You seem to find other people's speech so unbearable that you are prepared to use Orwell's 1984 as an instruction manual. This would tend to suggest that you may be experiencing a mental illness and I would counsel you to contact your doctor as soon as possible. I am sure that once you explain to him how your anxiety is affecting your judgement that he will quickly refer you to a mental health specialist who can guide you gently back to the ground.

    1. katrinab Silver badge
      Megaphone

      Re: A polite suggestion to Mr. Ginsberg

      If these people are plotting how to best kill you, pretending they don’t exist isn’t going to stop the problems arising from their conversations.

      1. ecofeco Silver badge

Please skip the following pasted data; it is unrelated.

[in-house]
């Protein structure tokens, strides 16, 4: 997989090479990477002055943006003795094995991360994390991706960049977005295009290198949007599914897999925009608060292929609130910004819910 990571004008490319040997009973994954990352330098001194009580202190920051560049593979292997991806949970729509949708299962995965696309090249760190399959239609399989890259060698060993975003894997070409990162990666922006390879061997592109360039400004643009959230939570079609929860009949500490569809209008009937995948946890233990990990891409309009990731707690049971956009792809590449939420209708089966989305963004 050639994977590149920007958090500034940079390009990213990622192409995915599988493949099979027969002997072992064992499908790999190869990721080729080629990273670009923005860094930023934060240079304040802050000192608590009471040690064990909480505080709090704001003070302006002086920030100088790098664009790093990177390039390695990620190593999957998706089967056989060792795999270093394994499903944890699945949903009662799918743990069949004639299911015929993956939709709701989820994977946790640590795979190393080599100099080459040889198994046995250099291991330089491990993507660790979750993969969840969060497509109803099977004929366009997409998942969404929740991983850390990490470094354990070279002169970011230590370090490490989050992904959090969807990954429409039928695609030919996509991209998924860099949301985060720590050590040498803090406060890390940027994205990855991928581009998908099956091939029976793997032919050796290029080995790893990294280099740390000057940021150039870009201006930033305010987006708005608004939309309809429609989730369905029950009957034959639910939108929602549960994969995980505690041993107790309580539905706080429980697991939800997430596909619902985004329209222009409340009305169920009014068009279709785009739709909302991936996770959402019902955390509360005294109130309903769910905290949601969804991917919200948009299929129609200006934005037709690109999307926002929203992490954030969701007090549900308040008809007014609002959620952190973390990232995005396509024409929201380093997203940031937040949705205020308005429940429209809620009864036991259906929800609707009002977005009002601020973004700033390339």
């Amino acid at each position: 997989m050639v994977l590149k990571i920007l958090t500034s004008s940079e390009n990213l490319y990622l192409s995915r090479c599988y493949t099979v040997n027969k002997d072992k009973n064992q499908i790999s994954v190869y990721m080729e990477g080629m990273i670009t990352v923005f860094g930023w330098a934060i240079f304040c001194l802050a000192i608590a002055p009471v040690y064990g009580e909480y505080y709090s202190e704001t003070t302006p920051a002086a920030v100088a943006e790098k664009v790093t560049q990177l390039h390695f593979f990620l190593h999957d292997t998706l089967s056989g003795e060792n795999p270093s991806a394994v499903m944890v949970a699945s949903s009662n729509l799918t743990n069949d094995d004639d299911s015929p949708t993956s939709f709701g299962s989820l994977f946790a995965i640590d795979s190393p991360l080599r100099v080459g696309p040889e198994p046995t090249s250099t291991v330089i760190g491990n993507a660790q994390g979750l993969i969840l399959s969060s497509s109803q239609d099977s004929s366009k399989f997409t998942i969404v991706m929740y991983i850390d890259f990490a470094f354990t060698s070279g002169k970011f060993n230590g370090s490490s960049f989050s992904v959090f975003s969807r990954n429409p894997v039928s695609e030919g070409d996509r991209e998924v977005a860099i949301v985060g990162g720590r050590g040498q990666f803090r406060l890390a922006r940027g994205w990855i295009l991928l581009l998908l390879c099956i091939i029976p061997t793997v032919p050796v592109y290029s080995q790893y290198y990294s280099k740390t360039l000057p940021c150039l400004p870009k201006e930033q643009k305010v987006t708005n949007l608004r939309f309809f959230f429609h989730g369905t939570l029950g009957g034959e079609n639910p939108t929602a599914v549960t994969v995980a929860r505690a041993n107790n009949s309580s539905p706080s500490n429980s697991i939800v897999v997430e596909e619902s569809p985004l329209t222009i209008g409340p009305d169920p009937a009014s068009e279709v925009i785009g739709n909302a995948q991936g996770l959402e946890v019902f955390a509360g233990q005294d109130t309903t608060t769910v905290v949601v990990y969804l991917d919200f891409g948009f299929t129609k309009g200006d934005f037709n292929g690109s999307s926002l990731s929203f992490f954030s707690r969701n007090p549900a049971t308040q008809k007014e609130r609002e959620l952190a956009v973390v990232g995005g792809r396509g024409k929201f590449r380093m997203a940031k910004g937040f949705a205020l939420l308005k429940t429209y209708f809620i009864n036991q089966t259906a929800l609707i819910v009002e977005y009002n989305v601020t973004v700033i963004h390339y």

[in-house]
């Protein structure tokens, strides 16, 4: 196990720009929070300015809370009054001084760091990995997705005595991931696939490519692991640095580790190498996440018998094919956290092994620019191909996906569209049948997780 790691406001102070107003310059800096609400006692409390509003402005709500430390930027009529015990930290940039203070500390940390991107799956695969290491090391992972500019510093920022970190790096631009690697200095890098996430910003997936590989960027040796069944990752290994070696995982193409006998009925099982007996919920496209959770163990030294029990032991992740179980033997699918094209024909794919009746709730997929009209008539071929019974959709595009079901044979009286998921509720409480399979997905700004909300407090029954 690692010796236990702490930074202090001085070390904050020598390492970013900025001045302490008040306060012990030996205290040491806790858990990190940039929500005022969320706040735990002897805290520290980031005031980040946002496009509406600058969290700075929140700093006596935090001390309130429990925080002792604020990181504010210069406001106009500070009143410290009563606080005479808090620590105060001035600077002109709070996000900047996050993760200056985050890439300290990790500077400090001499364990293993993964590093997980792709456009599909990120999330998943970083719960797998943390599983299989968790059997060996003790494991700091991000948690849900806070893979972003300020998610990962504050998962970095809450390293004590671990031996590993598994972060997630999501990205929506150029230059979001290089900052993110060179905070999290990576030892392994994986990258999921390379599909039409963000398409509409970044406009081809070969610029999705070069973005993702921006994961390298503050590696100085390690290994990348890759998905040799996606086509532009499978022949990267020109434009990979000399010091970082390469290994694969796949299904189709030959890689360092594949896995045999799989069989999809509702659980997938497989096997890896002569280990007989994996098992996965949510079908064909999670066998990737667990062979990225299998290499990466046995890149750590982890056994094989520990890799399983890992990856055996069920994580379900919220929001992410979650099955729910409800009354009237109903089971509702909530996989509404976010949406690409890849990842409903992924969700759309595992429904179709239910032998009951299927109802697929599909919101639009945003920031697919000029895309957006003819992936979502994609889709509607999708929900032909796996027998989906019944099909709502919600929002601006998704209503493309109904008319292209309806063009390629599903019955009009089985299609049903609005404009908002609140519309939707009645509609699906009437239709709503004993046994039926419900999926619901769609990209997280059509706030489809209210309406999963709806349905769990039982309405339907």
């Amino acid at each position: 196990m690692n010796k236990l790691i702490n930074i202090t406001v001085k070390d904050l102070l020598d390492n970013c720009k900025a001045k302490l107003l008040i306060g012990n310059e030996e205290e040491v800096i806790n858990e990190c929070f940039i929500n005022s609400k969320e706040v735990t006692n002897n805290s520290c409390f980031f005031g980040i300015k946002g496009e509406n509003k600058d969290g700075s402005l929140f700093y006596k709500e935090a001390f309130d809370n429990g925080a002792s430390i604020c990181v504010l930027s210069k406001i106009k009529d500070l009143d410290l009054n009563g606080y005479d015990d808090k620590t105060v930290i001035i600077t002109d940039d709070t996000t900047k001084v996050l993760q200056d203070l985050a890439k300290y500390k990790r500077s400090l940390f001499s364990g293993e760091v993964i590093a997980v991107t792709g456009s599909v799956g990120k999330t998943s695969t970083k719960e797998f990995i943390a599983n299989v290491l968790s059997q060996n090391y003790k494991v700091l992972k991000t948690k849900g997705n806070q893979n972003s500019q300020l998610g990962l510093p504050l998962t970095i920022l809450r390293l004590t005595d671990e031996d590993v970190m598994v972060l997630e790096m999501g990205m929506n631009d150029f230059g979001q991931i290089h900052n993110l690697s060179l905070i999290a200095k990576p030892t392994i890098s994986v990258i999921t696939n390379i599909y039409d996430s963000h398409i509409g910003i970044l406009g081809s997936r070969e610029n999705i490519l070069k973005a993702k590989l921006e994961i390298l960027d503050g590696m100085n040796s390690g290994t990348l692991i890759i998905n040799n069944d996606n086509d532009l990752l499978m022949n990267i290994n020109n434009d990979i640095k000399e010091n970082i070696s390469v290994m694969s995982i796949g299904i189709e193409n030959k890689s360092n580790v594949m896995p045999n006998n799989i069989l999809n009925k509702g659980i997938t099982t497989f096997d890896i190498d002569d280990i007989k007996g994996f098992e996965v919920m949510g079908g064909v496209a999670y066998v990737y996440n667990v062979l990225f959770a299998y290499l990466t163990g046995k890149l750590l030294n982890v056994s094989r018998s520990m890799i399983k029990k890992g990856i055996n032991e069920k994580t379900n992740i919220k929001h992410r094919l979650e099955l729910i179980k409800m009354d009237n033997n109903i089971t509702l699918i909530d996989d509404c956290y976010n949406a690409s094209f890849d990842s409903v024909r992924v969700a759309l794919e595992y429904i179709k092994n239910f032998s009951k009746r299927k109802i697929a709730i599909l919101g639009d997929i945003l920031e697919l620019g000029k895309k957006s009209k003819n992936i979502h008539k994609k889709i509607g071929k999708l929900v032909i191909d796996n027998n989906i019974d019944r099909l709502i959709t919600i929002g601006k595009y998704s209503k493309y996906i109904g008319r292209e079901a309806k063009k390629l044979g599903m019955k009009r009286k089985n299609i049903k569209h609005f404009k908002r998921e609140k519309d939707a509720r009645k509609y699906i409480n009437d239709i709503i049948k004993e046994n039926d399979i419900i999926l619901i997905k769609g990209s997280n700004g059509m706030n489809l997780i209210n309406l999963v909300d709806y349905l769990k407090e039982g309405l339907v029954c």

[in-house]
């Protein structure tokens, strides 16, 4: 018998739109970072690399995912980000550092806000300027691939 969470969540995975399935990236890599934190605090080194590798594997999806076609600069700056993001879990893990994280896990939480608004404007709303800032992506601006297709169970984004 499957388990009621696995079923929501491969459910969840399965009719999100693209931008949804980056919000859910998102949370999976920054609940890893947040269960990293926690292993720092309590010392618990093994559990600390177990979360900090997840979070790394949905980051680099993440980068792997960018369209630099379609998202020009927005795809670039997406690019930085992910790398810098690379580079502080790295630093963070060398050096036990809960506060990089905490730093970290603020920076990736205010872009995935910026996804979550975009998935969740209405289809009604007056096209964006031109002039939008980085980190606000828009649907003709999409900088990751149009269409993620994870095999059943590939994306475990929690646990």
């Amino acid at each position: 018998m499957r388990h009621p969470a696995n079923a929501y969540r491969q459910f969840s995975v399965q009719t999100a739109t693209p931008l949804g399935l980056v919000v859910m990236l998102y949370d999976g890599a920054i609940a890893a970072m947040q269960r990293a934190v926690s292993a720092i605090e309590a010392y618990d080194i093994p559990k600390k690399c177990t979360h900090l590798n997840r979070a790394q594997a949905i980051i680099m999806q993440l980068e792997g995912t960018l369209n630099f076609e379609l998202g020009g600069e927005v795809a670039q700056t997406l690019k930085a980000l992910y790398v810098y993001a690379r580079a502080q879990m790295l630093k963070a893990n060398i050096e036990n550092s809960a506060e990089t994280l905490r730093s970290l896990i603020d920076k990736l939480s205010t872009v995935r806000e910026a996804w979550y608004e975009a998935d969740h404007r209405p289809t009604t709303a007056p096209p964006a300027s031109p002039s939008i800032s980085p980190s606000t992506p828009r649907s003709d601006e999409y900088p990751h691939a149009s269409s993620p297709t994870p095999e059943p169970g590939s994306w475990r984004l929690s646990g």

Re: A polite suggestion to Mr. Ginsberg

        Seems many commentards here don't understand this.

        The new Nazi are not spouting off ideology. They are plotting AND COMMITTING, genocide and insurrection.

        1. Zolko Bronze badge
          Big Brother

          Re: A polite suggestion to Mr. Ginsberg

          "Seems many commentards here don't understand this. The new Nazi ..."

          there is nothing tu understand but to remember: the Nazi used the burning of the Reichstag to implement draconian laws, and the first of these laws was to ban free speech. So remember now: those who try to rein in of free speech ARE the new Nazis. And of course they would accuse the other side of being so.

          It's actually all written in 1984, exactly as it's unfolding before our eyes. Icon, unfortunately

          1. ecofeco Silver badge

            Re: A polite suggestion to Mr. Ginsberg

            That is some gold medal mental gymnastics.

            You are Goebbels and I claim my 5 pounds.

        2. Charlie Clark Silver badge
          Stop

          Re: A polite suggestion to Mr. Ginsberg

          They are plotting AND COMMITTING, genocide and insurrection.